Economists have warned that stamp duty is a “distorting tax”..." />

Stamp duty is stifling the housing market

Economists have warned that stamp duty is a “distorting tax” that could be worsening Britain’s housing crisis by stifling activity. Kath Scanlon, deputy director at LSE London, says: “Economists are pretty much agreed that this is a bad tax and some kind of ongoing property tax is a much better tax. It used to be the case that the average buyer purchasing the average house would not be liable for stamp duty land tax anywhere … That is definitely not the case now.” The Treasury raised £14.1bn from stamp duty in 2021/22, the highest total on record. The typical property in Britain paid £2,100 in stamp duty before the pandemic but a property price boom has pushed the average up to £3,800. Sam Robinson, senior research fellow at think-tank Bright Blue, says: “We've been seeing quite a few properties pushed into new stamp duty brackets as a result of a rise in house prices”.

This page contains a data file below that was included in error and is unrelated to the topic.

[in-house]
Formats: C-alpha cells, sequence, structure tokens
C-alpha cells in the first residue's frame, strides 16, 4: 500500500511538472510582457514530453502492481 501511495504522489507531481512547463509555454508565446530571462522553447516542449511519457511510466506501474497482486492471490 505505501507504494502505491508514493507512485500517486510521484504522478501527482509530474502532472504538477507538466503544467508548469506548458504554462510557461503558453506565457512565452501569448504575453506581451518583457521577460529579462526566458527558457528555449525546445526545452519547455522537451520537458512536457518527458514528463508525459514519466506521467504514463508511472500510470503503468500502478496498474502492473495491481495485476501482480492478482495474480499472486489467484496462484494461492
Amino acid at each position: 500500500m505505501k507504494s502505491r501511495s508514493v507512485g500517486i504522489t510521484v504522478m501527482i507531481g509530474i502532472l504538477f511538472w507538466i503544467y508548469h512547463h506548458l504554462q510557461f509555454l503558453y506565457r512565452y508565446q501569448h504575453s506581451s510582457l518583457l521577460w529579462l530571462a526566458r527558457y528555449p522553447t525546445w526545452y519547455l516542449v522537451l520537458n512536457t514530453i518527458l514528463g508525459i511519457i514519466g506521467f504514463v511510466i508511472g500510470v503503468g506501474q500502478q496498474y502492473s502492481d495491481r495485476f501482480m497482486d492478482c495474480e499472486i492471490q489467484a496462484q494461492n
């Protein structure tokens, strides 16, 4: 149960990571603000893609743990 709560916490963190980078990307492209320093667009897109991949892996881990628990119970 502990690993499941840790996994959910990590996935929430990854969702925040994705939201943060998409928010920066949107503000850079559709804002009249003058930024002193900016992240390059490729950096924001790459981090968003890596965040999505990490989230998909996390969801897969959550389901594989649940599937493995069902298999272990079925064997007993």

The Sunday Telegraph (15/05/2022) 

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